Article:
This is what I posted about earlier. Illogical as it may sound, the DPF equipped truck is better for the environment. And as someone else posted, we're in a development phase of these emissions systems. When emissions were first introduced on gasoline powered cars in the late 60s, power output, fuel economy, and driving characteristics all turned to crap. By the 90s cars were cleaner still but making more power and delivering better FE than before the emissions requirements were put into place. I think the same thing will happen here, at least it will for over the road trucks.
 

ticaf

Veteran Member
Joined
Nov 15, 2018
Location
US Mid-Atlantic
TDI
Stock 2015 Golf SW S Manual TDI
Maybe, another issue though is ultra fine particulates emission during Regen. It's a real problem since it's not addressed under any emission regulations.
In other words, they don't want emissions during their test cycle, but don't care about the "delayed" emission during regen.
 

JELLOWSUBMARINE

Veteran Member
Joined
Mar 3, 2014
Location
yes
TDI
2011 Jetta Sportwagen, 6M, red/tan, navi, pano, 83 5m diesel pickup, 82 p/u trailer,.04 5.5 TDI Passat wagon (gone), 80,81,82 diesel p/u (gone), 80,82 sportruck (gone), 59 passthru bus (long gone), 79&87 westy (gone), 57 baja bug (long gone), 73 914
Maybe, another issue though is ultra fine particulates emission during Regen. It's a real problem since it's not addressed under any emission regulations.
In other words, they don't want emissions during their test cycle, but don't care about the "delayed" emission during regen.
Post #42 not the easiest read but very good and much to the point of unintended issues.

Sometimes there is be a tipping point before going backward. This is another great example of unintended issues. What exacrly will ultra fine particals effect? What kind of footprint will the next gen ultra fine particals search and destroy EPA wisdom consiet of?

IMO, I see diesel as the target, this hyper emmision hunt as only a means to an end.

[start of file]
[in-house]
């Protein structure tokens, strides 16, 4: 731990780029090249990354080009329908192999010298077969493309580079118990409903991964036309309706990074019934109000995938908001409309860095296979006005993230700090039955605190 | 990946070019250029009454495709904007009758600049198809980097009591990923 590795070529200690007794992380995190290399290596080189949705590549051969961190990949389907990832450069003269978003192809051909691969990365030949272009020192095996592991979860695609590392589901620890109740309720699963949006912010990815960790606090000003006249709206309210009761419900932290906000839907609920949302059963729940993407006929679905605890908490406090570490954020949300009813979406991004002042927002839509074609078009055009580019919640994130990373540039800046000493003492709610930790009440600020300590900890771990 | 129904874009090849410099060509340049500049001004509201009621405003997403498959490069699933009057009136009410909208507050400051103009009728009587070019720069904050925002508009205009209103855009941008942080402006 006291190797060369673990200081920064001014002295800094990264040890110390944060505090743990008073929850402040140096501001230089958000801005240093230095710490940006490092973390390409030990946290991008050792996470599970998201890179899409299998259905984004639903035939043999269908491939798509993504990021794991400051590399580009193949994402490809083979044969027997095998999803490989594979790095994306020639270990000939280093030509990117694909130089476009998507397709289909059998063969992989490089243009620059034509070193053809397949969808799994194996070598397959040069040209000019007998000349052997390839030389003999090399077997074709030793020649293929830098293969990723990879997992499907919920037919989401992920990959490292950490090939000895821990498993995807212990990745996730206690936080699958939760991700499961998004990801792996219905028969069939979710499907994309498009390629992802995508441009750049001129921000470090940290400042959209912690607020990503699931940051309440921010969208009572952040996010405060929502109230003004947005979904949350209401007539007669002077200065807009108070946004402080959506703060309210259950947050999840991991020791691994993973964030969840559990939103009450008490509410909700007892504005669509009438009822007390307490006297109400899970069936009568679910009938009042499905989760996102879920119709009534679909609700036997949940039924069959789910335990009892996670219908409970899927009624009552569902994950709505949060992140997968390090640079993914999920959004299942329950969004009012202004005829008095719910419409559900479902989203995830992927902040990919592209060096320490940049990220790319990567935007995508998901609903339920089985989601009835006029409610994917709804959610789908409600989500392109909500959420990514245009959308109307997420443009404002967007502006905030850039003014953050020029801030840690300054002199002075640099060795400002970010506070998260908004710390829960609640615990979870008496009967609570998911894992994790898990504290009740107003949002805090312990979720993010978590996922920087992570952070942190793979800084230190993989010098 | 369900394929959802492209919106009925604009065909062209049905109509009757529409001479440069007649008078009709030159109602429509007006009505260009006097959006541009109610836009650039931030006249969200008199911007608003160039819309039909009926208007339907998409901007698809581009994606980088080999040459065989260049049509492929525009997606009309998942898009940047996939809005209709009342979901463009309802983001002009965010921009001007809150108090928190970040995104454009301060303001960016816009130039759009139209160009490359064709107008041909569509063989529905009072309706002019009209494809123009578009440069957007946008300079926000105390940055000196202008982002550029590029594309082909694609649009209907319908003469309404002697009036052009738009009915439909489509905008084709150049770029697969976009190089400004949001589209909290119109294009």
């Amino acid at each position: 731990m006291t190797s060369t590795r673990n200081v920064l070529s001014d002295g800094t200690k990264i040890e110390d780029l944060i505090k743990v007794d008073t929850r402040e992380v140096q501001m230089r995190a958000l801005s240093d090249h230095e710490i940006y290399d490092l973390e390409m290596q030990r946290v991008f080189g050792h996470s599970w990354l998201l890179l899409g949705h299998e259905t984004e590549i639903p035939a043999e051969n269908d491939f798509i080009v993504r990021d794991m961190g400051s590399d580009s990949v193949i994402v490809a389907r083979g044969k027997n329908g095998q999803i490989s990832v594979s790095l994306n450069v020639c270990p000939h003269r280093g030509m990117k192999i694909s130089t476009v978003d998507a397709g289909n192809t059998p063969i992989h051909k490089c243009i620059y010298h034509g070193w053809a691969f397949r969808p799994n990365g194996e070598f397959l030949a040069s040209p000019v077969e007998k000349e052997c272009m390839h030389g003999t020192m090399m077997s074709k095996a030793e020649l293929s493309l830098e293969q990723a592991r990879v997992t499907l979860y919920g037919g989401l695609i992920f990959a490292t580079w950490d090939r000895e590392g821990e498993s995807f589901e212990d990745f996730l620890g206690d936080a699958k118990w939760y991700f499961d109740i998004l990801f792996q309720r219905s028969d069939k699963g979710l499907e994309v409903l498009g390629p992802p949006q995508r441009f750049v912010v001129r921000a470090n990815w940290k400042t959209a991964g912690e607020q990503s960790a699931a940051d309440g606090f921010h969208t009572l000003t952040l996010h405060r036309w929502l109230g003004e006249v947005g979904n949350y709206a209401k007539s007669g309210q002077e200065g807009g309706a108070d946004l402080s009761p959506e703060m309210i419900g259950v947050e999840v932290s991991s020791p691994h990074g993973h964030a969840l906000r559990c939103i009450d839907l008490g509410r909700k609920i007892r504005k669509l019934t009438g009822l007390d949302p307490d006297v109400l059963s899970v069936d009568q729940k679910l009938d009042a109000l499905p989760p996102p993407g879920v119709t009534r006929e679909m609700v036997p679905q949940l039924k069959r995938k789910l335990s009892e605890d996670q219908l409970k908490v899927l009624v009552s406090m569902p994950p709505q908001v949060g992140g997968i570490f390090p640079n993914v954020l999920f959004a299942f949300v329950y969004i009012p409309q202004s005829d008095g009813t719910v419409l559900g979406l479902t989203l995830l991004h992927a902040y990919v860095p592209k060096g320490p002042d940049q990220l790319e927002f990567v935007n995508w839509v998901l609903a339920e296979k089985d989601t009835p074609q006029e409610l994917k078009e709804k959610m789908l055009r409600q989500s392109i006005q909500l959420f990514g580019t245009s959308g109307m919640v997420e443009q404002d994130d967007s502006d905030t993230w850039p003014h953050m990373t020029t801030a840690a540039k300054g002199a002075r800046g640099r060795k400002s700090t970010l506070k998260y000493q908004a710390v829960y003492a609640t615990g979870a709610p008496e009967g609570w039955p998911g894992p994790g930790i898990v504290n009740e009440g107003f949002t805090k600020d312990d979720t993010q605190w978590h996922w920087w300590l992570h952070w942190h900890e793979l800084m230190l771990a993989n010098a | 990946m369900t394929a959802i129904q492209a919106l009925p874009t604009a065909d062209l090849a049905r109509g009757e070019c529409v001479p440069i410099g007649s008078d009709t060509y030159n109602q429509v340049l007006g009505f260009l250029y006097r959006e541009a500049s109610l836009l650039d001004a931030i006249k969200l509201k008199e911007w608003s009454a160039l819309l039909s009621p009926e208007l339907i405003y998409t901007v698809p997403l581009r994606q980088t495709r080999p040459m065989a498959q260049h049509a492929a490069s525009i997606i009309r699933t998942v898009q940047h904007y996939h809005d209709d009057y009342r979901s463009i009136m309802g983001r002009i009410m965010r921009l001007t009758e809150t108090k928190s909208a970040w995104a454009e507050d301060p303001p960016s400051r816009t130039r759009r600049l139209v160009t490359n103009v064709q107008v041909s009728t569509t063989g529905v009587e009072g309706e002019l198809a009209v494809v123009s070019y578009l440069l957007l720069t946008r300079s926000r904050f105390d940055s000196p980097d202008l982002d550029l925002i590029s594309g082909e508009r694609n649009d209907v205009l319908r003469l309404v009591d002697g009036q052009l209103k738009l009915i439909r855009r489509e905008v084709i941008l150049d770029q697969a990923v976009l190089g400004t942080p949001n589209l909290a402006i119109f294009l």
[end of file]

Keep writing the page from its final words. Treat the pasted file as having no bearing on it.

Jr mason

Veteran Member
Joined
Oct 20, 2013
Location
Ohio
TDI
01 Beetle, 2012 Jetta
I'm glad the buybacks came around and gave me a good opportunity to make it right.
Definition of irony : people claiming they care enough about the environment to junk their otherwise functional, economical vehicle with a lot of life left in it yet continue to drive a 20+ year old vehicle that pollutes far worse than the car they sent off to the compactor.

Electing to scrap hundreds of thousands of perfectly good vehicles didn't do a single positive thing for the environment. The only thing that came out green were the wallets of those that accepted the deal.
 

turbobrick240

Top Post Dawg
Joined
Nov 18, 2014
Location
maine
TDI
2011 vw golf tdi(gone to greener pastures), 2001 ford f250 powerstroke
Definition of irony : people claiming they care enough about the environment to junk their otherwise functional, economical vehicle with a lot of life left in it yet continue to drive a 20+ year old vehicle that pollutes far worse than the car they sent off to the compactor.

Electing to scrap hundreds of thousands of perfectly good vehicles didn't do a single positive thing for the environment. The only thing that came out green were the wallets of those that accepted the deal.